The first formal step in the compulsory acquisition process is the issue of a proposed acquisition notice (PAN) by the acquiring authority to the landholder. The PAN includes:
- a description of the land
- the authority of the State proposing to acquire the land
- the period of time within which the land will be compulsorily acquired.
An acquiring authority cannot compulsory acquire land unless a PAN has been given to the landholder.
The landholder and the acquiring authority can continue to negotiate at this stage of the compulsory acquisition process. If agreement is reached, the acquisition may be finalised by a contract and transfer or formal agreement under section 30 of the Land Acquisition (Just Terms Compensation) Act 1991.
The Act also requires for 90 per cent advance payment of compensation where the amount of compensation is disputed, provides solatium for a principal place of residence and includes objection and appeal rights to the Land and Environment Court.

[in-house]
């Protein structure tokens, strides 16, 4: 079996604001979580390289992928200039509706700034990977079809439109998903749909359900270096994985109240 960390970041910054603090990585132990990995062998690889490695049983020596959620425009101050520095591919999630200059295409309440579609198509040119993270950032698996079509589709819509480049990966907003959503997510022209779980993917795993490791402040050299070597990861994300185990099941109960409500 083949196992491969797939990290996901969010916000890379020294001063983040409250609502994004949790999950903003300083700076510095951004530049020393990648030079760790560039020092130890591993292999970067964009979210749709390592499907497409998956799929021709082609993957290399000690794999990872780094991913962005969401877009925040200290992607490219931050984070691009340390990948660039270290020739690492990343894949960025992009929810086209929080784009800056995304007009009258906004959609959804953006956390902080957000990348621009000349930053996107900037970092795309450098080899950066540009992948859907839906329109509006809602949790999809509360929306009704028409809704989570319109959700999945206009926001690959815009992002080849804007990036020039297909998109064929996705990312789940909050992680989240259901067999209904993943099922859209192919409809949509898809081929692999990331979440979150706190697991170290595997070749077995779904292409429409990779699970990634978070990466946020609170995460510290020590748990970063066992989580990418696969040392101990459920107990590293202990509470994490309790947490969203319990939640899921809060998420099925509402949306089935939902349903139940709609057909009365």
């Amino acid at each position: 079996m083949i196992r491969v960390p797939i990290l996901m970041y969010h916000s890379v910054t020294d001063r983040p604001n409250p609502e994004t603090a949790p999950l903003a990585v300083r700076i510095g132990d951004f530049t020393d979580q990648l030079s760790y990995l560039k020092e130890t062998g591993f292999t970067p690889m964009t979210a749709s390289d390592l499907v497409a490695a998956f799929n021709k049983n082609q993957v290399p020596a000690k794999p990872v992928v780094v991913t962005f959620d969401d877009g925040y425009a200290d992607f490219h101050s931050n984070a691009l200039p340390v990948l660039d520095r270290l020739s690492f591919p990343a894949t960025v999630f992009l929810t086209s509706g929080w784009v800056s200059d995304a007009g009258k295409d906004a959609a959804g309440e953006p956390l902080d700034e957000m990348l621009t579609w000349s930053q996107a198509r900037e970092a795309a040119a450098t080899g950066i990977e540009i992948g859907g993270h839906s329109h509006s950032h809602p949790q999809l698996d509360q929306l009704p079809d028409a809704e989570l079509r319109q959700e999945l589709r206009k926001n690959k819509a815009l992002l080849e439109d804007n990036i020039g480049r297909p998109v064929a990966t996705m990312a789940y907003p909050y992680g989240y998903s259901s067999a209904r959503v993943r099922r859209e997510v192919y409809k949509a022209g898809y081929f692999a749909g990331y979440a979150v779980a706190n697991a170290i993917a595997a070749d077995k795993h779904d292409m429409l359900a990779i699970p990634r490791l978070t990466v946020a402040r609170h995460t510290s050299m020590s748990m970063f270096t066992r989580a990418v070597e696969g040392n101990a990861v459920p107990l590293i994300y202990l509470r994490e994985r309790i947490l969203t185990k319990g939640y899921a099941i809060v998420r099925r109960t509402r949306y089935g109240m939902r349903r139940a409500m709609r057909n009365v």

Section 39 claim for compensation
When the proposed acquisition notice has been issued, the landholder should complete a section 39 claim for compensation form and submit it to the acquiring authority. Completing this form ensures the landholder’s issues and concerns are recorded and brought to the attention of the Valuer General. It will also allow any supporting information such as valuation reports and town planning information that the landholder has provided to the acquiring authority to be referred to the Valuer General. When assessing the amount of compensation the valuer must consider the information provided by the landholder on the claim for compensation form.